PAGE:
Draft analysis: With playmakers Jackson, Clinton-Dix, Bears need safety depth

SHARE Draft analysis: With playmakers Jackson, Clinton-Dix, Bears need safety depth

Green Bay Packers safety Ha Ha Clinton-Dix (21) returns one of two interceptions of Matt Barkley in the Packers 30-27 victory over the Bears in 2016 at Soldier Field. The Bears signed Clinton-Dix to a one-year contract in the offseason. | Nam Y. Huh/AP photo

Part 11 of an 11-part series previewing the NFL Draft and analyzing the Bears’ needs.

The Bears are riding a wave of excellence on defense heading into the 2019 season. They are young and experienced. They have a superstar in his prime in Khalil Mack. They have difference-making players on all three levels and from side-to-side. With that combination of balance and performance, almost every addition has the potential to be an upgrade.

That’s never more true than at safety, where the Bears lost veteran starter Adrian Amos in free agency but arguably are even better with former Packer Ha Ha Clinton-Dix.

Instead of shelling out big bucks to sign Amos to a long-term deal (he signed a four-year, $36 million contract with $12 million guaranteed with the Packers), the Bears signed Clinton-Dix — a former first-round draft pick and a Pro Bowl safety in 2016 — to a one-year, $3 million prove-it deal ($500,000 guaranteed).

Clinton-Dix almost certainly could have gotten a better deal elsewhere but saw a greater opportunity to rejuvenate his market value playing with the wind at his back in a Bears defense that ranked No. 1 in the NFL in points allowed. That happens to the Patriots all the time but is new territory for the Bears, who were 30th and 31st in total defense and scoring defense four seasons ago and still 15th and 24th two seasons ago.

Clinton-Dix’s signing also pairs him with former Alabama teammate Eddie Jackson, who has five touchdowns on returns in two NFL seasons and made the All-Pro team last season.

“This was one of the first free-agency [situations] where I felt like players really wanted to be here,” Bears general manager Ryan Pace said, “and you could feel it right out of the gate and

Ha Ha was really one of those guys.”

Like Jackson, Clinton-Dix is a ballhawk (with 14 interceptions in five NFL seasons) who is not known as a superior tackler. On a developing defense, a safety combination that lacks an outstanding tackler might be problematic. But on a team with a strong front-seven like the Bears — where quarterbacks are likely to throw before they really want to more frequently — it’s a potential bonanza to have two ballhawks like Jackson and Clinton-Dix in the secondary.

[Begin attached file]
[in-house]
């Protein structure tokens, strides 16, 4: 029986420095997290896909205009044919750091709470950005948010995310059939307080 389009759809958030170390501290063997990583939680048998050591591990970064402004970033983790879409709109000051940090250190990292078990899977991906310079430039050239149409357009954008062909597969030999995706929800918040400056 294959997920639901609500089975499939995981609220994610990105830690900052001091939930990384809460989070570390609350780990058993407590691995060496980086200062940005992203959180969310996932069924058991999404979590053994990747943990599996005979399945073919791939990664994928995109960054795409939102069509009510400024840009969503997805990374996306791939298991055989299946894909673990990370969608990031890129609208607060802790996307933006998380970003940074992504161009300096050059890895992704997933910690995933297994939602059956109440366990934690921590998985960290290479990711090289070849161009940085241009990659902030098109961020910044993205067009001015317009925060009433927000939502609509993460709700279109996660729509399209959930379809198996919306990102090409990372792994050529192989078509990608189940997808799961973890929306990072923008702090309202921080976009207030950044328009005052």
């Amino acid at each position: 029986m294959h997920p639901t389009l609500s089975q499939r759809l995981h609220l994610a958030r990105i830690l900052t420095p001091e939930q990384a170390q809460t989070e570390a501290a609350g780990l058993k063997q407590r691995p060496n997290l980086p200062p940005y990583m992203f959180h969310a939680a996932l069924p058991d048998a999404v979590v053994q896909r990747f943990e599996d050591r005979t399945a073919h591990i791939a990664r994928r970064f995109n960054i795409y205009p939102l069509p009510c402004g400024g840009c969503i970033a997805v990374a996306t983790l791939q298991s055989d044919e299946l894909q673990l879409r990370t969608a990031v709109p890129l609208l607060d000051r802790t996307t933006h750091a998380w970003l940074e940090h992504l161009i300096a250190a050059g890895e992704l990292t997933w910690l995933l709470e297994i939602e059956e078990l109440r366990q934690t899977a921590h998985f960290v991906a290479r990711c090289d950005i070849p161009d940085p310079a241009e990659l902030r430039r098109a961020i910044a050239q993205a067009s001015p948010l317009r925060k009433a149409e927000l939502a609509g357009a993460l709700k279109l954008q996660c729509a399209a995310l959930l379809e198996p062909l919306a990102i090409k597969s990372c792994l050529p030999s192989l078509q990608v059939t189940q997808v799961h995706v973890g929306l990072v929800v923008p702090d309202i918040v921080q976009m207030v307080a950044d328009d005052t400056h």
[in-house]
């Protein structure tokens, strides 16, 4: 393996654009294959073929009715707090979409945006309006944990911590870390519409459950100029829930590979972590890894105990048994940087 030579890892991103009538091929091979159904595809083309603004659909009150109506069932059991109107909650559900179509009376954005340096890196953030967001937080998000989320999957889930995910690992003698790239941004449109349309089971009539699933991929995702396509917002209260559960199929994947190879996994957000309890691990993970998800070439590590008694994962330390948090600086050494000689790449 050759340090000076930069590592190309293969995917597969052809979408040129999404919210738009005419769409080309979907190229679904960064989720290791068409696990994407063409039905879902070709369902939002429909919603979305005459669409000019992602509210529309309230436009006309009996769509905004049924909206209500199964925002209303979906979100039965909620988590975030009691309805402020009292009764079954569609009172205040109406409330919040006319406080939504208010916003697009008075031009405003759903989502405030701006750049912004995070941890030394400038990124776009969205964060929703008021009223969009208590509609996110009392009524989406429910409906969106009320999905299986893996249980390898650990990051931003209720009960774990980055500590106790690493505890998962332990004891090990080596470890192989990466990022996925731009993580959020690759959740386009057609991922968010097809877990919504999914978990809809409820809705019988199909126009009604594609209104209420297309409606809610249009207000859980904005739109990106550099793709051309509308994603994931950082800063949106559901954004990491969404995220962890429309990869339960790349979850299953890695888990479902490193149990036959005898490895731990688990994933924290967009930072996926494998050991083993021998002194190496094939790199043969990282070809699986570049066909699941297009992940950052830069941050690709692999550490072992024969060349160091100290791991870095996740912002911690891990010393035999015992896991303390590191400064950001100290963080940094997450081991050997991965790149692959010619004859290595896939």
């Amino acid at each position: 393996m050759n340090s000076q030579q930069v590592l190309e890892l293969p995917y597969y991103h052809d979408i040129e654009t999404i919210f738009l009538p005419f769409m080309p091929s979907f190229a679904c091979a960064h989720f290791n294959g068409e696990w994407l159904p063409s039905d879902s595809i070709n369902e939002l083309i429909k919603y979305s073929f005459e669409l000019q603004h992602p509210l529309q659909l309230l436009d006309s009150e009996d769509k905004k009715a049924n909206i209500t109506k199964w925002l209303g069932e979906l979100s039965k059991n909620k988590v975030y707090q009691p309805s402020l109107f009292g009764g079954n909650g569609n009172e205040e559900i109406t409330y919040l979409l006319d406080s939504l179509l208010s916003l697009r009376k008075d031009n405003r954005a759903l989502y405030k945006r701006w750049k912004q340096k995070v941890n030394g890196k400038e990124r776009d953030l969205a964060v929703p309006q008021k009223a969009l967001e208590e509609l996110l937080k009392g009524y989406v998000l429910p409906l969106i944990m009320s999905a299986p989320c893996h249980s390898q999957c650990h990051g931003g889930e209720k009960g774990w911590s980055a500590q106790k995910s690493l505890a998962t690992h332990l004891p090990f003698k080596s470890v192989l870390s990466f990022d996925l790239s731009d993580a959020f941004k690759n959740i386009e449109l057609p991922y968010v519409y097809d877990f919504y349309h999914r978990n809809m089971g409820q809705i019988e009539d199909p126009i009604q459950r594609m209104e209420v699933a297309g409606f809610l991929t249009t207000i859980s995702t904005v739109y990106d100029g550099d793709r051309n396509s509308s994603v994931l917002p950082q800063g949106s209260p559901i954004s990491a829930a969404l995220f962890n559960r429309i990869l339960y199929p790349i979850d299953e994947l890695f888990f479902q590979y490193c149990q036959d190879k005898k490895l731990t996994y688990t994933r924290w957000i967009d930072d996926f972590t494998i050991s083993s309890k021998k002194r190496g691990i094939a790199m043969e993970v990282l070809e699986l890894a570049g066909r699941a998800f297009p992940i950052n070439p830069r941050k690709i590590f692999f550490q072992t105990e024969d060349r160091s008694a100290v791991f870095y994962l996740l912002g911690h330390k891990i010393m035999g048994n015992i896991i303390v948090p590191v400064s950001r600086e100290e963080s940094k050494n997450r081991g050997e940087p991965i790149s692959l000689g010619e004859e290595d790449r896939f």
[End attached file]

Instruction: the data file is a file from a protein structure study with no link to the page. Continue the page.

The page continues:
“They’re a little bit different, but we’re excited about Ha Ha’s skill set,” Pace said. “He’s obviously got good ball skills, he’s rangy, we feel like he’s interchangeable. We feel like he can play free or he can play strong, so combining him with Eddie just gives us some flexibility. But the key thing is, Ha Ha really wanted to be part of this.”


Grading the Bears’ need

Moderate. Eddie Jackson and Ha Ha Clinton-Dix are the starters, though only Jackson is proven in this defense. But the Bears have only two other safeties on the roster: Deon Bush, a true strong safety who was good enough in three starts for Jackson last year (including the playoff game), and DeAndre Houston-Carson, a special-teams stalwart.

On the roster

Jackson, Clinton-Dix, Bush, Houston-Carson.

The five best draft prospects

Mississippi State’s Johnathan Abram; Delaware’s Nasir Adderley; Washington’s Taylor Rapp; Florida’s Chauncey Gardner-Johnson; and Maryland’s Darnell Savage Jr. Abram is rated the No. 1 safety by ESPN’s Mel Kiper but isn’t expected to be drafted until late in the first round.

Keep an eye on

Oregon’s Ugo Amadi is easy to dismiss at 5-9, 199 pounds, but with his versatility, athletic ability and instincts, he could be a productive player in the right defense. He has played cornerback, safety and in the slot. He scored touchdowns on interceptions and a punt return last season with the Ducks.

Close to home

Former Lake Park star Antonio Shenault played cornerback at Minnesota and missed the final six games of his senior season with a head injury. The 5-11, 190-pound Sheanult is a good athlete — he was a state-champion hurdler at Lake Park — with a nose for the ball who showed up often against better competition. He had 13 tackles against Ohio State and a 42-yard interception return against Miami (Ohio) last season.




Defensive linemen

Tight ends

Inside linebackers

Running backs

Wide receivers

Outside linebackers

Offensive linemen


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